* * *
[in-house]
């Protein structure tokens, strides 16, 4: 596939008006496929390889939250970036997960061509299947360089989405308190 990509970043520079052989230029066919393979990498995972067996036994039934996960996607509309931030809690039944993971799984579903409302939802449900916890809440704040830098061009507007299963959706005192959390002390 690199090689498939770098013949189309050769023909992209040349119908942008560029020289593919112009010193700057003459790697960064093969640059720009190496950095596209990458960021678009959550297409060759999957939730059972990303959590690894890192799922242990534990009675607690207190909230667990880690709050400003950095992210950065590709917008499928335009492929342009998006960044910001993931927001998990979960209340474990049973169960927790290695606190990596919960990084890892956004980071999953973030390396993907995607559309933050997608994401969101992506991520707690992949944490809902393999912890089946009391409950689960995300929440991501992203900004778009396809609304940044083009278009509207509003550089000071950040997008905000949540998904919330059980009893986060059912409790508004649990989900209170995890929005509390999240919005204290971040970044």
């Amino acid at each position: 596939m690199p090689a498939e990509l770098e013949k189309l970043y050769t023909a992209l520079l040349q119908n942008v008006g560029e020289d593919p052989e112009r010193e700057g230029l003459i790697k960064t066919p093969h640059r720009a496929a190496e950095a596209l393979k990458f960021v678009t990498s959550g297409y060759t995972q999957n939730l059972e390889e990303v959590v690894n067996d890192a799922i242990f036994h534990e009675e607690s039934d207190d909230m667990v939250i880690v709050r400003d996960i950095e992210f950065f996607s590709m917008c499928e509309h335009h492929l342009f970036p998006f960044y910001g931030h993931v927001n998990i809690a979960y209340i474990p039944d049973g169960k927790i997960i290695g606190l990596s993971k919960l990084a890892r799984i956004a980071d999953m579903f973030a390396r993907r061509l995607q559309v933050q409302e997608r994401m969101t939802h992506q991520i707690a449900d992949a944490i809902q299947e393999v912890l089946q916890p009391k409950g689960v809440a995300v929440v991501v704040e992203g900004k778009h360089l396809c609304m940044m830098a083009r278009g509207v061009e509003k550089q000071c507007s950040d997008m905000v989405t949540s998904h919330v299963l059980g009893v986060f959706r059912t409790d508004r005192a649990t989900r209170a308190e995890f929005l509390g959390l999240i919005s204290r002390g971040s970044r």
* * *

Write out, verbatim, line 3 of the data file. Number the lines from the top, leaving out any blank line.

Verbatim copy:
């Amino acid at each position: 596939m690199p090689a498939e990509l770098e013949k189309l970043y050769t023909a992209l520079l040349q119908n942008v008006g560029e020289d593919p052989e112009r010193e700057g230029l003459i790697k960064t066919p093969h640059r720009a496929a190496e950095a596209l393979k990458f960021v678009t990498s959550g297409y060759t995972q999957n939730l059972e390889e990303v959590v690894n067996d890192a799922i242990f036994h534990e009675e607690s039934d207190d909230m667990v939250i880690v709050r400003d996960i950095e992210f950065f996607s590709m917008c499928e509309h335009h492929l342009f970036p998006f960044y910001g931030h993931v927001n998990i809690a979960y209340i474990p039944d049973g169960k927790i997960i290695g606190l990596s993971k919960l990084a890892r799984i956004a980071d999953m579903f973030a390396r993907r061509l995607q559309v933050q409302e997608r994401m969101t939802h992506q991520i707690a449900d992949a944490i809902q299947e393999v912890l089946q916890p009391k409950g689960v809440a995300v929440v991501v704040e992203g900004k778009h360089l396809c609304m940044m830098a083009r278009g509207v061009e509003k550089q000071c507007s950040d997008m905000v989405t949540s998904h919330v299963l059980g009893v986060f959706r059912t409790d508004r005192a649990t989900r209170a308190e995890f929005l509390g959390l999240i919005s204290r002390g971040s970044r």